Reviewed by: Stephe
I knew that My Kingdom for a Husband was a Cantonese opera
Reviewer Score: 7
set in the modern era, so I half-expected to be bored, but the
novelty of seeing a film with Cantonese opera instead of Huangmei
(Yellow Plum) Opera was intriguing. So, too, were the lead actors,
Cheung Ying, who played the sparkle-eyed lothario in The Splendor
of Youth, and Leung Sing-Bo, who played the Cantonese tailor in
The Greatest Civil War on Earth and the Cantonese restaurateur in
The Greatest Wedding on Earth. The two men are paired almost like
a Hollywood Golden Age comedy duo, with Cheung Ying as the straight
man and Leung Sing-Bo as a broadly delineated vaudevillian type.
The former seems almost like Dean Martin, with the latter somewhat
akin to Oliver Hardy or Red Skelton.
It's ironic that I should have viewed this film directly after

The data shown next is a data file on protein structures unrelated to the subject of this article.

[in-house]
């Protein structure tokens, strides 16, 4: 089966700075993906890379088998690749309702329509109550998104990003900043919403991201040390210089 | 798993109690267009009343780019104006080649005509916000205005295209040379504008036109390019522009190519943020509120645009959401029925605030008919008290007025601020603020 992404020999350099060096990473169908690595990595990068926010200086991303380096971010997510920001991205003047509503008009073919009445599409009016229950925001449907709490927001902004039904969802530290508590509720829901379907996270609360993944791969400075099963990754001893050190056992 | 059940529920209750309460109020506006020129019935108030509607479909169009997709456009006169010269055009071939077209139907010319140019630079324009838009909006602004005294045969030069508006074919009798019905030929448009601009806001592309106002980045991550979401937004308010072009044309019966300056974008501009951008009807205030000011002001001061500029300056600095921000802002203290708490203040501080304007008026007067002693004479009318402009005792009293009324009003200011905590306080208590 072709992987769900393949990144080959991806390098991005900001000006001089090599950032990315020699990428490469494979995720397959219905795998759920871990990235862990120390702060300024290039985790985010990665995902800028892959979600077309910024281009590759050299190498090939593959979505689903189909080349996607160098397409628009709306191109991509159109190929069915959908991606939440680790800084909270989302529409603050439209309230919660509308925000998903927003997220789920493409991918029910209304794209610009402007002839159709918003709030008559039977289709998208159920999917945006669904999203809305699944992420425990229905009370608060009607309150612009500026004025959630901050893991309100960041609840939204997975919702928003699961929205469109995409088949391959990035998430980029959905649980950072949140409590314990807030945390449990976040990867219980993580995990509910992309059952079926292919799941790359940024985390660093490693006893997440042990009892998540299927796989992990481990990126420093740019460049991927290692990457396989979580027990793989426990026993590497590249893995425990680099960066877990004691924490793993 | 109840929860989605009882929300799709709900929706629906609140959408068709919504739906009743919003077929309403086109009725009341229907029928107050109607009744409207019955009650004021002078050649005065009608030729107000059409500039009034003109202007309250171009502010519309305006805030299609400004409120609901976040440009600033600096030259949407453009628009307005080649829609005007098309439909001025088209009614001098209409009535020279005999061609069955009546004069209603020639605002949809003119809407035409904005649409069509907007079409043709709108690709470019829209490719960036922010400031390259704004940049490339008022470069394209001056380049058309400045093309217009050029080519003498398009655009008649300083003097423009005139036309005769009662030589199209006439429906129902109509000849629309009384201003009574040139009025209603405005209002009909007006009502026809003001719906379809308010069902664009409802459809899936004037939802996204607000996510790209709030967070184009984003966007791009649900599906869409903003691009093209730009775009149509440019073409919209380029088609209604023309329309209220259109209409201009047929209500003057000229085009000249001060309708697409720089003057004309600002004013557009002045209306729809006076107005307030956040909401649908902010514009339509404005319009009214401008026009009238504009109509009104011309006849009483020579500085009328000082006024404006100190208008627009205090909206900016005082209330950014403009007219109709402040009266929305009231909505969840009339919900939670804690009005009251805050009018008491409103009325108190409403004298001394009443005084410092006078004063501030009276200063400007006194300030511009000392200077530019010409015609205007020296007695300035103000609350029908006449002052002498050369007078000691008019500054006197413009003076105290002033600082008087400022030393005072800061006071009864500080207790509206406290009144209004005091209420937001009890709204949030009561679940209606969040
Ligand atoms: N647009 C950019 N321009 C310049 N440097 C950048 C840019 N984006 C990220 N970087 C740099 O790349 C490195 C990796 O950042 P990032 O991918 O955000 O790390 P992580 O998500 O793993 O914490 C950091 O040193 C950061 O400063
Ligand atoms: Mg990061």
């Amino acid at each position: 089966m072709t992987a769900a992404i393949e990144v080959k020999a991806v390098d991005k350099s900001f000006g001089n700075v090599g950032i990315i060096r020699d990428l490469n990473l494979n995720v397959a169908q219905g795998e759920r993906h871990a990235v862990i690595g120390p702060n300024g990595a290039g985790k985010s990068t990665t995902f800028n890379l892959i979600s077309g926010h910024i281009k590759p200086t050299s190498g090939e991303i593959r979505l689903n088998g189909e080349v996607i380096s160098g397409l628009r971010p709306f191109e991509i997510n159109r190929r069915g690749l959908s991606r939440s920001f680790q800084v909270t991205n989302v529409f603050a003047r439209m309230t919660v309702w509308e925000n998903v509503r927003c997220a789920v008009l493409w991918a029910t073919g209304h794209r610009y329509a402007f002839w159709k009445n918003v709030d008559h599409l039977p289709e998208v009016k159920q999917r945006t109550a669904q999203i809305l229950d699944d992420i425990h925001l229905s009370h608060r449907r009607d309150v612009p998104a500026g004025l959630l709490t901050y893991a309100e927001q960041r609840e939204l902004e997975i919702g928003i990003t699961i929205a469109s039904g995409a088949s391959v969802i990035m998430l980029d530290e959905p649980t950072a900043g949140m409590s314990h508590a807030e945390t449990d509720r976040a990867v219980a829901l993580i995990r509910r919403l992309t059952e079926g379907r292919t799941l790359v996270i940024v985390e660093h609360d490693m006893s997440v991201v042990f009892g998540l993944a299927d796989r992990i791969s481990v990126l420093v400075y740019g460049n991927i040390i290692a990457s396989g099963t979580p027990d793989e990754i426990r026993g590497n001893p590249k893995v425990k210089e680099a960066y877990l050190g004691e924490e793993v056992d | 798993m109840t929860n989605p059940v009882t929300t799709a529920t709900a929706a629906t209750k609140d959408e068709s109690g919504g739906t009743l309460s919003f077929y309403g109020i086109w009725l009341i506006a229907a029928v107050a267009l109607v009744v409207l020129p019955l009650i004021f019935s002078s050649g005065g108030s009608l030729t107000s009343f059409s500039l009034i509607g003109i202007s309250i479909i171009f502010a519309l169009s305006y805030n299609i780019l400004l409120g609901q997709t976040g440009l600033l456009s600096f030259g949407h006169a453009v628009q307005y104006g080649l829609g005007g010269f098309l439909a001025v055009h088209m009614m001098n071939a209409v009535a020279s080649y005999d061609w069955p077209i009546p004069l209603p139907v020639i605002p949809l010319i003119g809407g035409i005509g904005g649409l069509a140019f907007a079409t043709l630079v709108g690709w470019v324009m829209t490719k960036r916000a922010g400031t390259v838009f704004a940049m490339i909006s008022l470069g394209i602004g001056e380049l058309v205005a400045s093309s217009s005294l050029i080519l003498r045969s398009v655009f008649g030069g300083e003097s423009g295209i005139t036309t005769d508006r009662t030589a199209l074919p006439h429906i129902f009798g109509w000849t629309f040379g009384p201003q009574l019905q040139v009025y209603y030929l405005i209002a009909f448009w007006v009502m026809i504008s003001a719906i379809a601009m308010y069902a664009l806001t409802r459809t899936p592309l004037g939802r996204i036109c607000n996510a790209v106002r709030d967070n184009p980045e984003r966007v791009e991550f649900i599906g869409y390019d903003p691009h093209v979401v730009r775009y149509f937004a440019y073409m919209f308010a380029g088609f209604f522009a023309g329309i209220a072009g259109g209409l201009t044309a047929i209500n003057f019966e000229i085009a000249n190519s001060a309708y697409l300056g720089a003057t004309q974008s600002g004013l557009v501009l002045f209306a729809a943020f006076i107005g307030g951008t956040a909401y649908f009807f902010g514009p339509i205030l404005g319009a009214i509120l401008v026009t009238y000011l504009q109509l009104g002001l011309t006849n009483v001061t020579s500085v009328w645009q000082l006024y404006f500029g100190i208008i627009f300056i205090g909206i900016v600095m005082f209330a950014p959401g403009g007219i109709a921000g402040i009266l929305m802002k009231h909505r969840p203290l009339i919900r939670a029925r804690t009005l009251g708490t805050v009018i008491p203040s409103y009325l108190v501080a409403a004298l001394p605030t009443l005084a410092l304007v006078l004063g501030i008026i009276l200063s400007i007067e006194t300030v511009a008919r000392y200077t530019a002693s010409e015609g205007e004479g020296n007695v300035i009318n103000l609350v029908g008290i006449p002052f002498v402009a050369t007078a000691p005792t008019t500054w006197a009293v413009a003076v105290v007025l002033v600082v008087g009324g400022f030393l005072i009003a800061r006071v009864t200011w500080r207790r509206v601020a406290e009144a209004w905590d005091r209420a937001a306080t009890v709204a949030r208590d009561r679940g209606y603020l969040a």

having seen the Cathay film Darling, Stay at Home, because that
title describes this film, too, in many ways. While Darling dealt
with a housewife whose husband endeavors to keep her at home rather
than let her work, My Kingdom has a queen whose husband The Prince
Consort comes to resent having no autonomy once married. Although
the film is overly leisurely at first and is slow slogging for the
first hour, the second half picks up significantly once most of the
plot comes together, and the developments in the last half hour are
After his relatively one-note role in The Splendor of Youth, it was
surprising to see Cheung Ying display such an emotional range in this
film. Trivia: Cheung Ying appeared in over 300 films from 1937 to 1988,
and he directed the 1969 Shaw Brothers film The Swordmates, as well as
co-directed the 1949 film Wind and Storm Over Alishan with Chang Cheh
(Wind is the first film that Chang Cheh ever co-directed; the first
films he ever directed on his own were Tiger Boy and The Magnificent
Trio, both in 1966).
My Kingdom for a Husband is worth it if you've got the patience for
the first half. Leung Sing-Bo is particularly good in this.